Nigeria’s top electoral body, the Independent National Electoral Commission has reacted to the suspension of Okorocha and Amosun by APC
The Independent National Electoral Commission (INEC) has said the suspension of Governors Ibikunle Amosun (Ogun State) and Rochas Okorocha (Imo State) by the All Progressives Congress (APC) has no bearing on their fresh status as senators-elect, saying the disciplinary action was an internal party affair, ThisDay has reported.
For the avoidance of doubt, said the commission, only the election petition tribunal could restrain it from issuing a certificate of return to anybody declared by it as winner of an electoral contest under the Electoral Act 2010 as altered.
The electoral commission’s National Commissioner and Chairman of Voter Education and Publicity, Mr. Festus Okoye, made these clarifications yesterday in Abuja while responding to enquiries from THISDAY over the suspension and possible expulsion of the governors by their party as well as the court order former governor of Akwa Ibom State, Senator Godswill Akpabio, secured, restraining INEC from issuing certificate of return to his opponent that defeated him in the Akwa Ibom North-west senatorial district, Mr. Chris Ekpeyong.
He said it was a common knowledge that whenever the country was within the orbit of post-election challenges and litigation, no new matter could be filed or adjudicated upon by the various courts arising from the conduct of the presidential and National Assembly elections.
Justice Valentine Ashi of a High Court of the Federal Capital Territory (FCT), Abuja, had on Friday restrained INEC from issuing certificate of return to the Peoples Democratic Party’s (PDP) candidate, Ekpeyong.
Justice Ashi gave the restraining order in a short ruling on an ex-parte motion filed by the All Progressives Congress (APC) candidate, Akpabio.
Akpabio in the suit No: FCT/HC/M/2680/19 and filed on February 28 prayed the court for, “an order granting leave to him to apply for a judicial review for the issuance of a writ of Mandamus, prohibition, injunction and other declarative reliefs sought against the respondent (INEC).”
He also prayed the court to direct the respondent to “particularly stay further action in respect of issuance of certificate of return to any candidate in respect of the seat of senator representing Akwa Ibom North-west senatorial district on the account of election held on February 23, 2019.”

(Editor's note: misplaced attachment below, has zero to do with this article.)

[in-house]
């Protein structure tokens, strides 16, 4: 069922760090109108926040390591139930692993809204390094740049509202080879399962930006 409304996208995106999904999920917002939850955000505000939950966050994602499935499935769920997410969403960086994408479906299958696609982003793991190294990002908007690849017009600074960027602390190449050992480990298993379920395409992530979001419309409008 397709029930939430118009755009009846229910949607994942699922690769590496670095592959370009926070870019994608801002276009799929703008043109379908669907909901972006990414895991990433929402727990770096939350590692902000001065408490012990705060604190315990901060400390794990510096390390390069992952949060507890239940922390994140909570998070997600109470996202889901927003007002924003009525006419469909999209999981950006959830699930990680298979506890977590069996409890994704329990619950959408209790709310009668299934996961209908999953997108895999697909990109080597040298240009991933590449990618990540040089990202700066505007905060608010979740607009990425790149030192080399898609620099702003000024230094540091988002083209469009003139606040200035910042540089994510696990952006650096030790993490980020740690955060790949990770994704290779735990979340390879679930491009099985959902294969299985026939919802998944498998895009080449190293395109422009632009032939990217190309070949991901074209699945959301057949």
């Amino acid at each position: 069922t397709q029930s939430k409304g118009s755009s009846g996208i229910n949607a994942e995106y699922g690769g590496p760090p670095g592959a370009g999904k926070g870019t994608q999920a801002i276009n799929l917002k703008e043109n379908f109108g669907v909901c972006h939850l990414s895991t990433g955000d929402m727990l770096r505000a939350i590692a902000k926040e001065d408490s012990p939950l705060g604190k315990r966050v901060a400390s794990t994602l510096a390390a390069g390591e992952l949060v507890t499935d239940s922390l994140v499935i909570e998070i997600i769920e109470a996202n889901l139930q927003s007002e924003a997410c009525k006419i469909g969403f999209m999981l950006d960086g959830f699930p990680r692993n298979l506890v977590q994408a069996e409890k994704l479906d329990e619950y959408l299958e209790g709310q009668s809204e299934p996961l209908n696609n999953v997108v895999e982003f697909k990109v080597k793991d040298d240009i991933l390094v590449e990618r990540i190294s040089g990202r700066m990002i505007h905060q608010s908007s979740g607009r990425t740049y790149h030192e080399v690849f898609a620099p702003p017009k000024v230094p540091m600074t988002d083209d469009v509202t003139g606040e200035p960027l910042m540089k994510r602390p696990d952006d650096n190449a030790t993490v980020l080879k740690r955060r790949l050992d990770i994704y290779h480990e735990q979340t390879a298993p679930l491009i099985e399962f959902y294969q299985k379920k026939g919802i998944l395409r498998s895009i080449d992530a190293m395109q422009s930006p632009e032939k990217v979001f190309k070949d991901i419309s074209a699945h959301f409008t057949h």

But in a short ruling, Justice Ashi held that the case of Akpabio is meritorious and that there is need to keep things in status quo.
“Leave is hereby granted to the applicant to apply for judicial review for the issuance of a writ of mandamus, prohibition, injunction and other declaratory reliefs against the respondent.
“Leave granted shall operate as stay of further action of the respondent and particularly in respect of issuance of Certificate of Return to any candidate in respect of the seat as sought by the applicant,” Justice Ashi held.
However, Okoye said he was not aware the commission has been restrained from issuing certificate of return to any candidate.
He stated: “I am not aware that the commission has been served with any order relating to the issuance of certificate of return to any of the candidates returned as duly elected and arising from the conduct of the February 23, 2019 presidential and National Assembly elections.
“I am also not aware that the commission has been restrained from issuing certificate of return to any of the candidates returned as having been elected during the February 23 elections.”
Okoye explained that the commission is not a court of law or election tribunal, adding that the electoral body was only empowered to issue a certificate of return to candidates that were validly elected in the presidential and National Assembly Elections.
He explained further that when the commission is served with a court order, it will deliberate on it as a commission, satisfy itself that the order is from a properly constituted court of law and relates to the issues within its statutory and constitutional mandate.
According to him, the commission does not sit on appeal over orders from the various courts and does not pick and choose which order to obey and which one not to obey.
Okoye added, “However, it is a matter of common knowledge that the country is now within the orbit of post-election challenges and litigation and no new matter can be filed or adjudicated upon by the various courts arising from the conduct of the Presidential and National Assembly elections.”